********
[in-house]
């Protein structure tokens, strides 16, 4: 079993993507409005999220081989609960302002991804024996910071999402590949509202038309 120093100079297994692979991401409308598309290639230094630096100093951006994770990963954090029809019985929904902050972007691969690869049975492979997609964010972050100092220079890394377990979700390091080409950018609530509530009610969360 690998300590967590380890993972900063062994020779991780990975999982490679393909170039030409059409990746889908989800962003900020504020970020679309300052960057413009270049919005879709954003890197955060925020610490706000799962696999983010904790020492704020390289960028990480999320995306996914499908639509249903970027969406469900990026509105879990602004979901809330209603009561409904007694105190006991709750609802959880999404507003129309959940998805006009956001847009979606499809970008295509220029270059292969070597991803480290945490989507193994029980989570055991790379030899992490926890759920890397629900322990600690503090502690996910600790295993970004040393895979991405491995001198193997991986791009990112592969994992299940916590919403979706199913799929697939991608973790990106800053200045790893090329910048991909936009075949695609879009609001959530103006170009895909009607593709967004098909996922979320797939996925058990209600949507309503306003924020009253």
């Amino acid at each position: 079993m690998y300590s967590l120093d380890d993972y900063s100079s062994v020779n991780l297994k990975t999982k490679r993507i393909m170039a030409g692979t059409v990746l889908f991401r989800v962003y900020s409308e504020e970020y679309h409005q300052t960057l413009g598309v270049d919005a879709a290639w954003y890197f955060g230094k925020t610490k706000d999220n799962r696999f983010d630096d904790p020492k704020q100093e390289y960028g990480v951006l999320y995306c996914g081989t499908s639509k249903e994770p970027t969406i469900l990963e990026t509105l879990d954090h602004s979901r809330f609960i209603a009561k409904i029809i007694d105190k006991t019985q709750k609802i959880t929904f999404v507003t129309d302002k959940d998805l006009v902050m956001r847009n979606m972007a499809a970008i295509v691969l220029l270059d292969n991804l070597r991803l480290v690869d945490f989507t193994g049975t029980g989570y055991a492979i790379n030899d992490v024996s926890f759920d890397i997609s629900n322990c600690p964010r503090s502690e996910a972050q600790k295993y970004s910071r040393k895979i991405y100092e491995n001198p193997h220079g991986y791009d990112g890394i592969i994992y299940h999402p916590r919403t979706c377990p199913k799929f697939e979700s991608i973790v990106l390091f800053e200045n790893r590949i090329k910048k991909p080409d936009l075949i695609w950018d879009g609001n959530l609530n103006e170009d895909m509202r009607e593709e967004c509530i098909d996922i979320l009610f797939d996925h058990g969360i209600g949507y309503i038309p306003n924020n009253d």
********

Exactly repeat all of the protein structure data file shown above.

[in-house]
């Protein structure tokens, strides 16, 4: 079993993507409005999220081989609960302002991804024996910071999402590949509202038309 120093100079297994692979991401409308598309290639230094630096100093951006994770990963954090029809019985929904902050972007691969690869049975492979997609964010972050100092220079890394377990979700390091080409950018609530509530009610969360 690998300590967590380890993972900063062994020779991780990975999982490679393909170039030409059409990746889908989800962003900020504020970020679309300052960057413009270049919005879709954003890197955060925020610490706000799962696999983010904790020492704020390289960028990480999320995306996914499908639509249903970027969406469900990026509105879990602004979901809330209603009561409904007694105190006991709750609802959880999404507003129309959940998805006009956001847009979606499809970008295509220029270059292969070597991803480290945490989507193994029980989570055991790379030899992490926890759920890397629900322990600690503090502690996910600790295993970004040393895979991405491995001198193997991986791009990112592969994992299940916590919403979706199913799929697939991608973790990106800053200045790893090329910048991909936009075949695609879009609001959530103006170009895909009607593709967004098909996922979320797939996925058990209600949507309503306003924020009253």
């Amino acid at each position: 079993m690998y300590s967590l120093d380890d993972y900063s100079s062994v020779n991780l297994k990975t999982k490679r993507i393909m170039a030409g692979t059409v990746l889908f991401r989800v962003y900020s409308e504020e970020y679309h409005q300052t960057l413009g598309v270049d919005a879709a290639w954003y890197f955060g230094k925020t610490k706000d999220n799962r696999f983010d630096d904790p020492k704020q100093e390289y960028g990480v951006l999320y995306c996914g081989t499908s639509k249903e994770p970027t969406i469900l990963e990026t509105l879990d954090h602004s979901r809330f609960i209603a009561k409904i029809i007694d105190k006991t019985q709750k609802i959880t929904f999404v507003t129309d302002k959940d998805l006009v902050m956001r847009n979606m972007a499809a970008i295509v691969l220029l270059d292969n991804l070597r991803l480290v690869d945490f989507t193994g049975t029980g989570y055991a492979i790379n030899d992490v024996s926890f759920d890397i997609s629900n322990c600690p964010r503090s502690e996910a972050q600790k295993y970004s910071r040393k895979i991405y100092e491995n001198p193997h220079g991986y791009d990112g890394i592969i994992y299940h999402p916590r919403t979706c377990p199913k799929f697939e979700s991608i973790v990106l390091f800053e200045n790893r590949i090329k910048k991909p080409d936009l075949i695609w950018d879009g609001n959530l609530n103006e170009d895909m509202r009607e593709e967004c509530i098909d996922i979320l009610f797939d996925h058990g969360i209600g949507y309503i038309p306003n924020n009253d």